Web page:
Yeonsangun of Joseon
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Yeonsangun of Joseon
Yi Yung
King of Joseon
Reign20 January 1494 - 2 September 1506
PredecessorSeongjong of Joseon
SuccessorJungjong of Joseon
Born23 November 1476
Died20 November 1506 (aged 29)
ConsortDeposed Queen Sin
HouseJeonju Yi
FatherSeongjong of Joseon
MotherQueen Jeheon

Yeonsan-gun or Prince Yeonsan (23 November 1476 - 20 November 1506, r. 1494-1506), born Yi Yung or Lee Yoong, was the 10th king of Korea's Joseon Dynasty. He was the eldest son of Seongjong by his second wife, Lady Yoon. He is often considered the worst tyrant of the Joseon Dynasty, and perhaps all of Korean history, notorious for launching two bloody purges of the seonbi scholar elite. He also seized a thousand women from the provinces to serve as palace entertainers, and appropriated the Seonggyungwan study hall as a personal pleasure ground. Overthrown, Yeonsan-gun did not receive a temple name.


Execution of his mother

Queen Yun, later known as the Deposed Queen Lady Yun, served Prince Yeonsan's father, Seongjong, as a concubine until the death of Queen Gonghye, Seongjong's first wife. With no royal heir, the King was urged by counselors to take a second wife to secure the royal succession. Lady Yun was chosen for her beauty, and was formally married in 1476. Several months later, she gave birth to her first son, Yi Yung, later to become Prince Yeonsan. The new Queen proved to be temperamental and highly jealous of Seongjong's concubines living inside the palace, even poisoning one in 1477. In 1479, she physically struck the King one night, leaving scratch marks. Despite efforts to conceal the injury, Seongjong's mother, Grand Queen Insu, discovered the truth and ordered Lady Yoon into exile. After several popular attempts to restore the deposed Queen Yun to her position at court, government officials petitioned that she be executed. She was later executed by poison.

Two purges

The Crown Prince grew up and succeeded Seongjong in 1494. During his early reign, he was a wise and able administrator who strengthened the national defense and aided the poor. However, he also showed signs of a violent side when he killed Jo Sa-seo, one of his tutors, soon after becoming the king. He eventually learned of what had happened to his biological mother and attempted to posthumously restore her titles and position. When government officials belonging to the Sarim political party opposed his efforts on account of serving Seongjong's will, he was displeased and looked for ways to eliminate them. In 1498 Kim Il Son, a disciple of Kim Jong-jik, included a paragraph in the royal record that was critical of King Sejo's usurpation of throne in 1455. Kim Il Son and other followers of Kim Jong-jik were accused of treason by a rival faction, giving Yeonsangun cause enough to order the execution of many Sarim officials[1] and the mutilation of Kim Jong-jik's remains.[2] This came to be known as the First Literati Purge (? ?).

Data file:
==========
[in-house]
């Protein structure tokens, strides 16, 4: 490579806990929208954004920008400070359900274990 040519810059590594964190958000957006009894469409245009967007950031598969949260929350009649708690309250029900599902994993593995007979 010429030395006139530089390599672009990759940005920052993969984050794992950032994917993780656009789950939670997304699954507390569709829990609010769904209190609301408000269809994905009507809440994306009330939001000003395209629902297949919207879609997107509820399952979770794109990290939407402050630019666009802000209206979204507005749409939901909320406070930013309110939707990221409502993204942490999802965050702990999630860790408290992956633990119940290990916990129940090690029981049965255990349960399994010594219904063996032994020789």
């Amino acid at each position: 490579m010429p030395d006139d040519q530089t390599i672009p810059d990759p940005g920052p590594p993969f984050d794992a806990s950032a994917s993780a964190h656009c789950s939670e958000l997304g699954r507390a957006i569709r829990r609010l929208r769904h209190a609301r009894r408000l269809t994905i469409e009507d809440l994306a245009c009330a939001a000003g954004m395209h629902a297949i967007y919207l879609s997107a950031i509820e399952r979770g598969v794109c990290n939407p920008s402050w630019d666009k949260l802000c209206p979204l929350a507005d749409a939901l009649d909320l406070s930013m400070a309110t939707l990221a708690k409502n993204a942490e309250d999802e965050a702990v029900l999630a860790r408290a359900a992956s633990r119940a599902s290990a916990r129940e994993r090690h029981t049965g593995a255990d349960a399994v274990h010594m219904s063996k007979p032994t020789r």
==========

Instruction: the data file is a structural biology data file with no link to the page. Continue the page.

In 1504, Im Sa-hong revealed to Yeonsangun details of his mother's death and showed him a blood-stained piece of clothing, the blood allegedly vomited by her after taking poison.[3] Soon afterward, on March 20, 1504, Yeonsangun beat to death two of his father's concubines, Gwiins Jeong and Eom, for their part in his mother's death. His grandmother, Grand Queen Insu, formally the Queen Sohye, died when she was pushed by Yeonsangun after an altercation. He executed many government officials who had supported the execution of his mother, now posthumously known as Queen Jeheon, and ordered the grave of Han Myeong-hoi to be opened and the head cut off the corpse. He even punished officials known simply to be present at the royal court at that time, for the crime of not preventing the actions of those who abused his mother.[4] Meanwhile, Im Sa-hong was promoted, and he and his allies received many important offices and other awards.[5] This came to be known as the Second Literati Purge (? ?).

Suppression of speech and learning

Yeonsangun closed Seonggyeongwan, the royal university, as well as the Wongak-sa Temple, and converted them to be his personal pleasure grounds, for which young girls and horses were gathered from the whole of the Korean Peninsula. He intended to open personal brothels in their place.[6] He demolished a large residential area in the capital and evicted 20,000 residents to build hunting grounds.[7] He also forced people into involuntary labor to work on these projects. Many commoners mocked and insulted the king with posters written in hangul. This provoked the anger of Yeonsangun, and he banned the use of hangul and hanja.